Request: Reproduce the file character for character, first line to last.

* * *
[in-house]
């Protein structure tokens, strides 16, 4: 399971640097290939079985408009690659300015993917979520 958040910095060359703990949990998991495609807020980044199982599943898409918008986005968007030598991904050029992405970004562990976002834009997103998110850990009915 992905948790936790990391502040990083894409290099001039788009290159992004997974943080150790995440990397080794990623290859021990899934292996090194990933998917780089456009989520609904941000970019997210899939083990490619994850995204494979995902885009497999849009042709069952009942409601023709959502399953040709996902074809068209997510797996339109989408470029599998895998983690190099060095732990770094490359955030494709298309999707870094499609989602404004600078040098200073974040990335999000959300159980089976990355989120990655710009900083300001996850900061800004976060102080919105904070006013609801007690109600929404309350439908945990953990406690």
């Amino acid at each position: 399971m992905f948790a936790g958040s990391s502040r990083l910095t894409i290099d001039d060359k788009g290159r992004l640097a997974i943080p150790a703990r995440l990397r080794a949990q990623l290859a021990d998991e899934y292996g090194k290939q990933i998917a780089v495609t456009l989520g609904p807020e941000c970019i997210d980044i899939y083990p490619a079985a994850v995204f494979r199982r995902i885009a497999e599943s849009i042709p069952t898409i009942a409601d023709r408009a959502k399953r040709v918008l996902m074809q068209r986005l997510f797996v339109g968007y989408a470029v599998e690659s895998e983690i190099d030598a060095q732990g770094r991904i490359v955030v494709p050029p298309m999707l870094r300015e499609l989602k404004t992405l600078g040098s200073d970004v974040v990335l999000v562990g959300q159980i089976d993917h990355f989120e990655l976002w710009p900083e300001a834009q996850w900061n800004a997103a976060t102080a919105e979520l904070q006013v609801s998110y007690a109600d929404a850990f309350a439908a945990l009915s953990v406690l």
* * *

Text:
[in-house]
């Protein structure tokens, strides 16, 4: 399971640097290939079985408009690659300015993917979520 958040910095060359703990949990998991495609807020980044199982599943898409918008986005968007030598991904050029992405970004562990976002834009997103998110850990009915 992905948790936790990391502040990083894409290099001039788009290159992004997974943080150790995440990397080794990623290859021990899934292996090194990933998917780089456009989520609904941000970019997210899939083990490619994850995204494979995902885009497999849009042709069952009942409601023709959502399953040709996902074809068209997510797996339109989408470029599998895998983690190099060095732990770094490359955030494709298309999707870094499609989602404004600078040098200073974040990335999000959300159980089976990355989120990655710009900083300001996850900061800004976060102080919105904070006013609801007690109600929404309350439908945990953990406690």
């Amino acid at each position: 399971m992905f948790a936790g958040s990391s502040r990083l910095t894409i290099d001039d060359k788009g290159r992004l640097a997974i943080p150790a703990r995440l990397r080794a949990q990623l290859a021990d998991e899934y292996g090194k290939q990933i998917a780089v495609t456009l989520g609904p807020e941000c970019i997210d980044i899939y083990p490619a079985a994850v995204f494979r199982r995902i885009a497999e599943s849009i042709p069952t898409i009942a409601d023709r408009a959502k399953r040709v918008l996902m074809q068209r986005l997510f797996v339109g968007y989408a470029v599998e690659s895998e983690i190099d030598a060095q732990g770094r991904i490359v955030v494709p050029p298309m999707l870094r300015e499609l989602k404004t992405l600078g040098s200073d970004v974040v990335l999000v562990g959300q159980i089976d993917h990355f989120e990655l976002w710009p900083e300001a834009q996850w900061n800004a997103a976060t102080a919105e979520l904070q006013v609801s998110y007690a109600d929404a850990f309350a439908a945990l009915s953990v406690l």